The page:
It was long held in the scholarly literature that wars for the most part end in victory for one side and defeat for the other. Stalemates and settlements with no discernible victor or defeated were regarded as relatively rare. This was not often stated as a general principle and was sometimes subjected to challenge. Nevertheless, it appeared repeatedly, sometimes as an empirical observation on selected groups of wars, sometimes as an underlying assumption in the theoretical analysis of war endings.
Thus, Melvin Small and J. David Singer in The Wages of War: 1816–1965, A Statistical Handbook (1972), assigned victor or defeated status to the belligerents in all but one of fifty interstate wars and forty-three "extra-systemic" wars that they included in their study. Similarly, George Modelski found that some four-fifths of one hundred internal wars since 1900 ended in an "out-right win" or victory of one side or the other. The theoretical significance of assigning victory had been set forth earlier by H. A. Calahan, who held that the key to peacemaking lies simply in the recognition of defeat on the part of the vanquished: "war is pressed by the victor, but peace is made by the vanquished."
This view was echoed later by others, including Paul Kecskemeti and Lewis Coser, but its fullest theoretical statement appears in Nicholas S. Timasheff's War and Revolution (1965). Timasheff views war as "a means of solving an inter-state conflict by measuring the relative strength of the parties." Timasheff goes on to make clear that the return to peace must take place through the initiative of the defeated, concluding that in studying the "movement from war to peace" (that is, war endings), the determination of victory is central: "Therefore, the study of the causal background of the return of political systems from war to peace is tantamount to the study of the premises of victory and of the mechanism converting victory into peace."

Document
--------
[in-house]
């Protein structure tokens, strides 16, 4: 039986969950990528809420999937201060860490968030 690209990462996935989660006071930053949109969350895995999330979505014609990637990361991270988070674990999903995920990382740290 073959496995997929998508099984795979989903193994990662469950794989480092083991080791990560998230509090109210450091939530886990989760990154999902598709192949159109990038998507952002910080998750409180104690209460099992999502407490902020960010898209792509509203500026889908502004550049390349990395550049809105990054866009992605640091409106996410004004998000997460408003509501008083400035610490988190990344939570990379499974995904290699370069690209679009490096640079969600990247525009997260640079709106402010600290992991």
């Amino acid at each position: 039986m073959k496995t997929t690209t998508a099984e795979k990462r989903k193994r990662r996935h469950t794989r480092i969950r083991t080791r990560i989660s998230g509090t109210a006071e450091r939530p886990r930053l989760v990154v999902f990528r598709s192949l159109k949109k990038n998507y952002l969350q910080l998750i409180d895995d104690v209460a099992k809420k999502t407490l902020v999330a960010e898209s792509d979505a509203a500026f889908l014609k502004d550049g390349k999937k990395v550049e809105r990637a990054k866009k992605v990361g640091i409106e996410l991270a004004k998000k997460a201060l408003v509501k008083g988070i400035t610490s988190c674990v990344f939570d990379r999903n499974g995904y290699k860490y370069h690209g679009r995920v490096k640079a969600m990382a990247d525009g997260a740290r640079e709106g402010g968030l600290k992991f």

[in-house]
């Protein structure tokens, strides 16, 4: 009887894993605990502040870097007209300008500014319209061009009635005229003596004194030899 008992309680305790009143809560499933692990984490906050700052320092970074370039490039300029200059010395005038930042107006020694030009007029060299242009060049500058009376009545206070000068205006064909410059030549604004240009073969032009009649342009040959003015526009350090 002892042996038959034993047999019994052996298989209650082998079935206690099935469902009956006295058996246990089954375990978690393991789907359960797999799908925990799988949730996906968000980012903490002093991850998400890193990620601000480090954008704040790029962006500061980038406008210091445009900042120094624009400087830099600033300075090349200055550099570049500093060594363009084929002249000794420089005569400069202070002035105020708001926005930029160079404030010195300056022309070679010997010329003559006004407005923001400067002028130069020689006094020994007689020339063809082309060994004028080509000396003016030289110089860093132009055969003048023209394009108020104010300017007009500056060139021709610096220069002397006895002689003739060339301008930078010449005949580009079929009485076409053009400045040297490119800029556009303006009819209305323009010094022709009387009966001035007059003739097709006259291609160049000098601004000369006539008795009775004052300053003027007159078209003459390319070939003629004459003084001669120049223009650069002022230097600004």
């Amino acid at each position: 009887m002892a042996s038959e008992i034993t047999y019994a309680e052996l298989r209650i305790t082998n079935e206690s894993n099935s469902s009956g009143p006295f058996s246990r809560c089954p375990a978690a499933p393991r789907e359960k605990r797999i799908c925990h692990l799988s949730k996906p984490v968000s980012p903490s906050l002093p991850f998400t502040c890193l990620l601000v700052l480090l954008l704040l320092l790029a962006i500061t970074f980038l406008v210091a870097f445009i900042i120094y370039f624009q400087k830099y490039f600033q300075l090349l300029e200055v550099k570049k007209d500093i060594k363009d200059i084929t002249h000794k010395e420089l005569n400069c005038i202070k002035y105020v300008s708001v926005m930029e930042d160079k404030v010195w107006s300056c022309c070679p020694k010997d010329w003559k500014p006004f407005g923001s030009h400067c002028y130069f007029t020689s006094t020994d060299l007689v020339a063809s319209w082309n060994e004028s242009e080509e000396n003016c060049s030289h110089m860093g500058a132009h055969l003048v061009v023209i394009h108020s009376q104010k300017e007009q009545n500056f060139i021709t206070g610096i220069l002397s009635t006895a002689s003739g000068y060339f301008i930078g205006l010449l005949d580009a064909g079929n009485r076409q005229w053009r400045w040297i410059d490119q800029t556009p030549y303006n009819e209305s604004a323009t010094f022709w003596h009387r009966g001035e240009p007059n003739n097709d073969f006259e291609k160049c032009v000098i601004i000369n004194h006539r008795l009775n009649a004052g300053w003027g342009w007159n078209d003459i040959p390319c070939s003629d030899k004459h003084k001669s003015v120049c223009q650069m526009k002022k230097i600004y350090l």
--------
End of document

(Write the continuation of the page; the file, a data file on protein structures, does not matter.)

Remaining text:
This preoccupation with victory and defeat persists in some measure today despite the fact that, as James D. Smith and others have pointed out, there has been a significant trend away from the conclusion of wars and armed conflicts by clear-cut victory of one side. Negotiated settlements, stalemates, and withdrawals of all parties are increasingly prevalent as outcomes of war in the late twentieth century. "'Victory,' then, is becoming increasingly elusive in modern warfare." Yet in their text How Nations Make Peace (1999), Charles W. Kegley, Jr., and Gregory A. Raymond center their entire analysis on "situations in which there was a clear winner and loser," exploring the "policy problems and moral dilemmas victors face," the choices to be made by "victors" after a "decisive military victory," and particularly "the relative merits of compassionate versus punitive peace settlements." In posing these issues, Kegley and Raymond express the laudable hope that their work may help to "bring the ethical dimension of decision making into the study of international relations." However, by narrowing the focus to exclude the great diversity of contemporary armed conflicts and their different kinds of endings, Kegley and Raymond obscure the broader question of "how nations make peace" and direct disproportionate attention to the relatively few instances in which the winner/loser, victor/defeated model prevails. Meanwhile, the elusive goal of victory continues to command the imaginations of both military and civilian leaders, often standing as a significant obstacle to timely and effective peacemaking, as illustrated in a number of case studies examined by James D. Smith in Stopping Wars (1995).